Well, that didn’t take long. Just three days after getting embarrassed on its biggest weekly stage, the NFL found a quick route to an agreement with the officials it had locked out since the beginning of the season. The men in stripes will return tonight for the Browns-Ravens game in Baltimore, which will be televised on the league’s own cable channel:
After two days of marathon negotiations — and mounting frustration among coaches, players and fans — the NFL and the referees’ union announced at midnight ET Thursday that a tentative agreement had been reached to end a lockout that began in June.
Commissioner Roger Goodell, who was at the bargaining table Tuesday and Wednesday, said the regular officials would work the Browns-Ravens game in Baltimore.
Interestingly, it looks as though the league won on its two major issues, establishing a taxi squad of officials to replace low-performing personnel, and controlling pension costs. They had to kick in more money in salaries to get those concessions, but the league got its cost containment and its flexibility on staffing (emphases mine):
The agreement hinged on working out salary, pension and retirement benefits for the officials, who are part-time employees of the league. Tentatively, it calls for their salaries to increase from an average of $149,000 a year in 2011 to $173,000 in 2013, rising to $205,000 by 2019.
Under the proposal, the current defined benefit pension plan will remain in place for current officials through the 2016 season or until the official earns 20 years of service. The defined benefit plan will then be frozen.
Retirement benefits will be provided for new hires and for all officials beginning in 2017, through a defined contribution arrangement. The annual league contribution made on behalf of each game official will begin with an average of more than $18,000 per official and increase to more than $23,000 per official in 2019.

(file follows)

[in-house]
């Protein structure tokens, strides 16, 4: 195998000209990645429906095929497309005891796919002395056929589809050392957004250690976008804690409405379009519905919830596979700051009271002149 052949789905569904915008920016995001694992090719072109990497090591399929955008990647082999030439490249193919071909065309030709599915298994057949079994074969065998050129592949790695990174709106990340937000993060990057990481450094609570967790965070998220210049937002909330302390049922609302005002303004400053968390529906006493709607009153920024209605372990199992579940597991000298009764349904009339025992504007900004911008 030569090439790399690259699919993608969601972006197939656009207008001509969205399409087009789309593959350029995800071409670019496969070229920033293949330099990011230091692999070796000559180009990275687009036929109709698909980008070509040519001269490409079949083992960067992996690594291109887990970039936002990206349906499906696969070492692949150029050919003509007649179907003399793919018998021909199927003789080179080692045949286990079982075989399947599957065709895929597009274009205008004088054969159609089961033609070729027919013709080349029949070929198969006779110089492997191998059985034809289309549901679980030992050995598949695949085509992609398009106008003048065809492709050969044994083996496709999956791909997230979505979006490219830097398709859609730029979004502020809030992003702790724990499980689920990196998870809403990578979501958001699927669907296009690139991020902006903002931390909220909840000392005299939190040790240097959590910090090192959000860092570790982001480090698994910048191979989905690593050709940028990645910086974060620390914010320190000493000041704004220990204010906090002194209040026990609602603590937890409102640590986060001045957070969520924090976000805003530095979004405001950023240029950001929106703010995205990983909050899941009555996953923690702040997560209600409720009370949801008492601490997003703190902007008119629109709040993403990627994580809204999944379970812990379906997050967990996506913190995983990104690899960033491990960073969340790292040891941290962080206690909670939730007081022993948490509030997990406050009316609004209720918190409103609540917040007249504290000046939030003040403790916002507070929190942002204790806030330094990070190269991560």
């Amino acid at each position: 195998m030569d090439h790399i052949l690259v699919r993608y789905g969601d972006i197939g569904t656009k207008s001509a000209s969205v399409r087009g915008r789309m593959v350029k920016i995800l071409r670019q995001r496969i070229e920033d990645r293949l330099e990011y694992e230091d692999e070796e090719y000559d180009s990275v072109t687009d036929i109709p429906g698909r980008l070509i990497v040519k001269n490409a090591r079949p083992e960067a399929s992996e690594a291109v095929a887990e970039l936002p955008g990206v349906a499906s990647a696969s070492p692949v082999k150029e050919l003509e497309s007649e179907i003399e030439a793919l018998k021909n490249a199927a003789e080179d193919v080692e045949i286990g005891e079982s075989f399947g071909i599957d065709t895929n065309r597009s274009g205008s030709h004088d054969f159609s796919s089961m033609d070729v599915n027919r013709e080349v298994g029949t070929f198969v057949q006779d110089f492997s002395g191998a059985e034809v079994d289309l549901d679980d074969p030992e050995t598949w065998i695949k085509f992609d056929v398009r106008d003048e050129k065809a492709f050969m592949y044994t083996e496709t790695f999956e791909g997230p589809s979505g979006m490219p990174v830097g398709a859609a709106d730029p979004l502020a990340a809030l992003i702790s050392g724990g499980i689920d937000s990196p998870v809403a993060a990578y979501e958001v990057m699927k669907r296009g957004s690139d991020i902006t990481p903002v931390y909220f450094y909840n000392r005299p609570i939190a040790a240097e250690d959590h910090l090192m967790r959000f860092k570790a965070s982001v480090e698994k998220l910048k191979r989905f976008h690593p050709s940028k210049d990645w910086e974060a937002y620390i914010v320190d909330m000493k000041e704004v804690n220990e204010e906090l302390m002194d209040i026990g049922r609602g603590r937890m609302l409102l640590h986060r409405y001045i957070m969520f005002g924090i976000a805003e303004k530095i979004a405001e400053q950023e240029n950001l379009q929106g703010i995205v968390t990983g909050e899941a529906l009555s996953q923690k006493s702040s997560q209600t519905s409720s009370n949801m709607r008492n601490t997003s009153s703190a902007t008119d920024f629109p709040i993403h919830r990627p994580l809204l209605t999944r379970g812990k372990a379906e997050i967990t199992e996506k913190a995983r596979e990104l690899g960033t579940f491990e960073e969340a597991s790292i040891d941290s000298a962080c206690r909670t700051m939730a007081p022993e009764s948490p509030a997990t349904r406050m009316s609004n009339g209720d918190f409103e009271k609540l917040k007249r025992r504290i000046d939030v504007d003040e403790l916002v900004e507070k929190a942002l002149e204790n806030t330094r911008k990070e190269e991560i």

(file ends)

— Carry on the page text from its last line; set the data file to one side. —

Beginning with the 2013 season, the NFL will have the option to hire a number of officials on a full-time basis to work year round, including on the field. The NFL also will be able to retain additional officials for training and development, and can assign those officials to work games. The number of additional officials will be determined by the league.
The switch from a defined-benefit to defined-contribution system will make it much easier for the league to control costs over the next several decades. Officials got a big salary boost and a long contract — eight years, their longest ever — but the NFL now has what it wanted in control of costs and officiating. It makes one wonder why the officials held out as long as they did, although the salary bump is pretty impressive, with an average increase of $56,000 per year over seven years.
The best news is that we can now have qualified officials on the field tonight for the Browns-Ravens game, which probably hurts the Browns most. What’s the over-under on when it will become acceptable to criticize the officiating without referring to the improvement over what preceded it this season? I’ll set it at …. the two-minute warning of tonight’s first half.